Updated feed-in tariff guidelines for school and community installations (2016)
Posted by Alex Barrett on 7 June 2016 at 1:55 pm
Ofgem has published an updated set of guidelines for schools and community organisations applying for the renewable energy feed-in tariff (FiT).
There have been a variety of changes to this scheme over the last few years, so this document sets out the current procedure for these organisations to apply. It outlines which organisations qualify for the feed-in tariff and the requirements they must meet in order to benefit from it. It replaces draft guidelines that were published in April 2013.
This document covers renewable energy installations with up to 50kW Declared Net Capacity (DNC). Originally the FiT only covered energy generation by Solar Photovoltaic systems (Solar PV). However it now includes a range of small scale renewable energy generation technologies.
Who does this document apply to?
These guidelines are for non-domestic installations, so they don’t apply to householders or those wanting to install solar panels on residential buildings. They instead outline how schools and community organisations can apply for the scheme.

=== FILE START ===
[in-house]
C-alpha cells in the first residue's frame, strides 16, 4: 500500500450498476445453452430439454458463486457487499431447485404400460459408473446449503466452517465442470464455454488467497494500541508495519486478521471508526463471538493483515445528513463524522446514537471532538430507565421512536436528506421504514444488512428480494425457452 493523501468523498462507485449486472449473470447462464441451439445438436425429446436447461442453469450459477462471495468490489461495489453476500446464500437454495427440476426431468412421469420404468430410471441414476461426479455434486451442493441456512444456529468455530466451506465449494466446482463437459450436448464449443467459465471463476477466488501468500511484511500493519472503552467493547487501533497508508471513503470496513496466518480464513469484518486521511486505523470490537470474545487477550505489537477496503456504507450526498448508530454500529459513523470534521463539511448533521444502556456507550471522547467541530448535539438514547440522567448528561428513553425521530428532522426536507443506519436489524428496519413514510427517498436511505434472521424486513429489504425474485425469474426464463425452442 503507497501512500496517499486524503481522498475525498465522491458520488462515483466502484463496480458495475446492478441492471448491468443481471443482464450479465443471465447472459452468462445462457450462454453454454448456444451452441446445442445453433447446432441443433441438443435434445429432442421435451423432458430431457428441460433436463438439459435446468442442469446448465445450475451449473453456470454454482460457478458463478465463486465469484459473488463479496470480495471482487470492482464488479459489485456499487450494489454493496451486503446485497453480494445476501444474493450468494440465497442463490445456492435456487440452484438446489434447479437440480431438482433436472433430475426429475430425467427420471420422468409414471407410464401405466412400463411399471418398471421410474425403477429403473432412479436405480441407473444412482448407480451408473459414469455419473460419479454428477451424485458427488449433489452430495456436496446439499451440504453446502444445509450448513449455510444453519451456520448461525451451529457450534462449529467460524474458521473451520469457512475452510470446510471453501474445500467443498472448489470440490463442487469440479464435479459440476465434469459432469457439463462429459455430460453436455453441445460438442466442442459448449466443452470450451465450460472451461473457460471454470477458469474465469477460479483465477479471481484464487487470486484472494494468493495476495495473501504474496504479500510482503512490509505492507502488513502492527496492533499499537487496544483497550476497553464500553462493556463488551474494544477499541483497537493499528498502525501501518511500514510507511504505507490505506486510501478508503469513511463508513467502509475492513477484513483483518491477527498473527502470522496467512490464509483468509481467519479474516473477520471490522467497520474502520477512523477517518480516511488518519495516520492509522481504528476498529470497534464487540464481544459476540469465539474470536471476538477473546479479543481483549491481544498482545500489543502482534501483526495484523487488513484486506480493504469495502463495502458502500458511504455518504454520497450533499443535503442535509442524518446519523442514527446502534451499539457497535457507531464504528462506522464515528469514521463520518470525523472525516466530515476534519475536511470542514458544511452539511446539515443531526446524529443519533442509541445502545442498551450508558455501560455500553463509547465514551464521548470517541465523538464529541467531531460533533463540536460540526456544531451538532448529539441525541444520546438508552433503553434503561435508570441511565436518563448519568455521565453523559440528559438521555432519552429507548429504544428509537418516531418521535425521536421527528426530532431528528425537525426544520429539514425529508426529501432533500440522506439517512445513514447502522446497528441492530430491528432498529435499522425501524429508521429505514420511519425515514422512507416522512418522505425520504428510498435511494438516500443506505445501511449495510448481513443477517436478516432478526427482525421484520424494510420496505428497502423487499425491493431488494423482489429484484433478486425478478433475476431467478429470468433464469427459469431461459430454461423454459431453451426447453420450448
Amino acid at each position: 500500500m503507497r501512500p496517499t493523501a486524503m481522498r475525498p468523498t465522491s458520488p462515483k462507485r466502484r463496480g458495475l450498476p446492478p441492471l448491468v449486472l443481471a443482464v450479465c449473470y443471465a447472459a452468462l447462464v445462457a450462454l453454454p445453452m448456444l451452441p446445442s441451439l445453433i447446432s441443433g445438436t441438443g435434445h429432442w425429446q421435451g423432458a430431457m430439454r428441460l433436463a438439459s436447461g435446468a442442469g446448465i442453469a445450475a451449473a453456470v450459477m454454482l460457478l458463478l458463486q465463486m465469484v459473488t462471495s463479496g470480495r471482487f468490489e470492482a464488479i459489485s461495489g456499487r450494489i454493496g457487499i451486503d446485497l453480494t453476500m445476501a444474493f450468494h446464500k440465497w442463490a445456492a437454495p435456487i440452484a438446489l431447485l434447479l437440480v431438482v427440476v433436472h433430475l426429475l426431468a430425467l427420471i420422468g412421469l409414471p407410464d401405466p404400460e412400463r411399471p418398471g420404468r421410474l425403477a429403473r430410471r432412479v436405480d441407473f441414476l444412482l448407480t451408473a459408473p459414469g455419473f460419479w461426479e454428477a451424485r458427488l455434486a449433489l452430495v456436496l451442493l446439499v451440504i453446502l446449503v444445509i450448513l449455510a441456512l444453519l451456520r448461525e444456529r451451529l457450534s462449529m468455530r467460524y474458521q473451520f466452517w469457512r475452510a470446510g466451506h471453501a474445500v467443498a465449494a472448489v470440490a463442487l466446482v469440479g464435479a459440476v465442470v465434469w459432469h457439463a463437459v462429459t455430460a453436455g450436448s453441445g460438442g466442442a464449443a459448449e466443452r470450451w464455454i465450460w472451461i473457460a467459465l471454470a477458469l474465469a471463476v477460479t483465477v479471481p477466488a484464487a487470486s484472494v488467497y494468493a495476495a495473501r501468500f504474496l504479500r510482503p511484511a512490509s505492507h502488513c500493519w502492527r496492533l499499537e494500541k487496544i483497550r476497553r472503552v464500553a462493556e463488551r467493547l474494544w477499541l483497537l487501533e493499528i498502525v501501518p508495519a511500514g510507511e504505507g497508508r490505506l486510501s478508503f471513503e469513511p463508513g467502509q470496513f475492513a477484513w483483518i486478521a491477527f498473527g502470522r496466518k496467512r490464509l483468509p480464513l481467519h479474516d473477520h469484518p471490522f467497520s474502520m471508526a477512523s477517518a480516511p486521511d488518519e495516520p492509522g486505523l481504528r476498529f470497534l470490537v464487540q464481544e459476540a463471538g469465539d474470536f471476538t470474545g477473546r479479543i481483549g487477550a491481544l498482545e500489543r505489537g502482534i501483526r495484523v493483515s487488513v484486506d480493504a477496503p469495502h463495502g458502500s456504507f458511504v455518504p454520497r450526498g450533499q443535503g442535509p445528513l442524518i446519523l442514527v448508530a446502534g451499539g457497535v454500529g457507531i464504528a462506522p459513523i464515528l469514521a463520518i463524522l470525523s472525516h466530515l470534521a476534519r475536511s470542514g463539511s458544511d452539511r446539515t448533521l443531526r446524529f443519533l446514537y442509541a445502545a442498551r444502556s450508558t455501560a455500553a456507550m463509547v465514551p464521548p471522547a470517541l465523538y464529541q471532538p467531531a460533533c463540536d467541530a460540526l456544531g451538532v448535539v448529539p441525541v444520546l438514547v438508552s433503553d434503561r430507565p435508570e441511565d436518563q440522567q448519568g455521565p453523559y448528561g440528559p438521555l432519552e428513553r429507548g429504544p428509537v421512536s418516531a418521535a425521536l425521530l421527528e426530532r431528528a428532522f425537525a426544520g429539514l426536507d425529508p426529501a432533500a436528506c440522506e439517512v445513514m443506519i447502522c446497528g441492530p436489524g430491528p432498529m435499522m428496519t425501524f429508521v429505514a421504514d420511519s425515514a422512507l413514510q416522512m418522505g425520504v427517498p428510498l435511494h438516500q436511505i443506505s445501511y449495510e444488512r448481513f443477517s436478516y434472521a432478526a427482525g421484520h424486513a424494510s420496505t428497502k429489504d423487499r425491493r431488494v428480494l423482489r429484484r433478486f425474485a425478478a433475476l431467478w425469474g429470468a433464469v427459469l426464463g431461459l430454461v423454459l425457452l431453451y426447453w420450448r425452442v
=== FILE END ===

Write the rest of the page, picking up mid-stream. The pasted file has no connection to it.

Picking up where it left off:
The definition of a community organisation has been updated to include charities, and their wholly owned subsidiaries. This category also covers co-operative societies, community benefits and community interest companies. A company or charity must have fewer than 50 employees in order to be able to quality.
School installations include those operated by schools, academies, further education and sixth form colleges. It does not cover universities and specialist institutes.
What does it cover?
The document is a summary of the changes made to the scheme over the last few years, rather than introducing new changes. It discusses changes made in 2012 and 2015. It sets out the qualifying criteria and the procedure for applying for the feed-in tariff. It should prove useful for anyone considering installing renewable energy systems on a community building.
Image credit: eltpics via flickr
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